Jefferson Lab has four experimental halls. Hall B is the smallest of the experimental staging areas. It is 98 feet in diameter and 65 feet from floor to ceiling.
Experiments that take data in Hall B employ beams of either electrons or photons. From 1995 to 2012, the heart of the Hall B physics program involved the use of the CEBAF Large Acceptance Spectrometer, or CLAS. This detector system spanned nearly the full angular range about the target and was specifically developed for the study of exclusive reactions with multiple particles in the final state. At the heart of CLAS was a six-coil superconducting toroid magnet. The detector was instrumented with layers of drift chambers for charged particle tracking, Cherenkov detectors for electron/pion separation, scintillators for time-of-flight measurements, and electromagnetic calorimeters for electron and neutral particle identification.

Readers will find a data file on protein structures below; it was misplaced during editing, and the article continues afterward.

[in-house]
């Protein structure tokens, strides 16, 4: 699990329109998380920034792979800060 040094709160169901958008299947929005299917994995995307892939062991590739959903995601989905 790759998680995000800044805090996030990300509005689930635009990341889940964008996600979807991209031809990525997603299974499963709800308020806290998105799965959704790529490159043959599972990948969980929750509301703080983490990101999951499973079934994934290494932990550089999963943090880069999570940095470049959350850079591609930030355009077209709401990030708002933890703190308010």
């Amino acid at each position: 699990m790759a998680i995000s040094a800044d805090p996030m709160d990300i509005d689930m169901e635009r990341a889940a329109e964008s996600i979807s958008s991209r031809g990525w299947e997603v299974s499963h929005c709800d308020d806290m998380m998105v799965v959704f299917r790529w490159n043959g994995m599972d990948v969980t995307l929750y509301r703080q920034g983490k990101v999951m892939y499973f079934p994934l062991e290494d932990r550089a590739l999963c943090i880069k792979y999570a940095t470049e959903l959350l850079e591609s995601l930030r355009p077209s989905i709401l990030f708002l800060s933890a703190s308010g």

Major research programs in Hall B include experiments to measure the spectrum of excited states of the nucleon to understand nucleon structure and quark confinement, to perform three-dimensional imaging of the quark structure of the nucleon, to characterize nucleon-nucleon correlations in nuclei, and to search for the existence of heavy photons.
At the present time, the CLAS detector in Hall B has been decommissioned and installation of the new CLAS12 detector is underway. This new large acceptance detector system is part of Jefferson Lab's 12 GeV upgrade and will be used to study hadron structure with unprecedented accuracy.
An international collaboration of scientists participate in experiments carried out in Hall B. Scientists collaborating on research in Hall B represent more than 60 institutions and 26 countries.
For more detailed information about Hall B and its experimental program, click here.